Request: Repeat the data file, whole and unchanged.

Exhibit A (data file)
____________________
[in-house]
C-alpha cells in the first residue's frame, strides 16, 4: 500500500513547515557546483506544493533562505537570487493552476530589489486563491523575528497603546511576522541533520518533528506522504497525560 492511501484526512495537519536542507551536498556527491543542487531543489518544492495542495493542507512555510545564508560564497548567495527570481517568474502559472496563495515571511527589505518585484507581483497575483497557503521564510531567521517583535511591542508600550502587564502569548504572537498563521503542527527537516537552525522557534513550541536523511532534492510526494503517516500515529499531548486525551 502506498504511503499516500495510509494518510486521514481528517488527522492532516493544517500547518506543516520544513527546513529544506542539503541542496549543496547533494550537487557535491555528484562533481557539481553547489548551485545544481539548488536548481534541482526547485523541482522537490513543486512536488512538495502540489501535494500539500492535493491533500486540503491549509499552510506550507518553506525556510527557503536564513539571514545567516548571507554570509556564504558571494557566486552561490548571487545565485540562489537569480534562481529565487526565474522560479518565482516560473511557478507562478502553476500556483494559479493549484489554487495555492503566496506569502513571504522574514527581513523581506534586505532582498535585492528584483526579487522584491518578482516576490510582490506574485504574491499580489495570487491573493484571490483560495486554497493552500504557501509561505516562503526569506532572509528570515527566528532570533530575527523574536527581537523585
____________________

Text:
[in-house]
C-alpha cells in the first residue's frame, strides 16, 4: 500500500513547515557546483506544493533562505537570487493552476530589489486563491523575528497603546511576522541533520518533528506522504497525560 492511501484526512495537519536542507551536498556527491543542487531543489518544492495542495493542507512555510545564508560564497548567495527570481517568474502559472496563495515571511527589505518585484507581483497575483497557503521564510531567521517583535511591542508600550502587564502569548504572537498563521503542527527537516537552525522557534513550541536523511532534492510526494503517516500515529499531548486525551 502506498504511503499516500495510509494518510486521514481528517488527522492532516493544517500547518506543516520544513527546513529544506542539503541542496549543496547533494550537487557535491555528484562533481557539481553547489548551485545544481539548488536548481534541482526547485523541482522537490513543486512536488512538495502540489501535494500539500492535493491533500486540503491549509499552510506550507518553506525556510527557503536564513539571514545567516548571507554570509556564504558571494557566486552561490548571487545565485540562489537569480534562481529565487526565474522560479518565482516560473511557478507562478502553476500556483494559479493549484489554487495555492503566496506569502513571504522574514527581513523581506534586505532582498535585492528584483526579487522584491518578482516576490510582490506574485504574491499580489495570487491573493484571490483560495486554497493552500504557501509561505516562503526569506532572509528570515527566528532570533530575527523574536527581537523585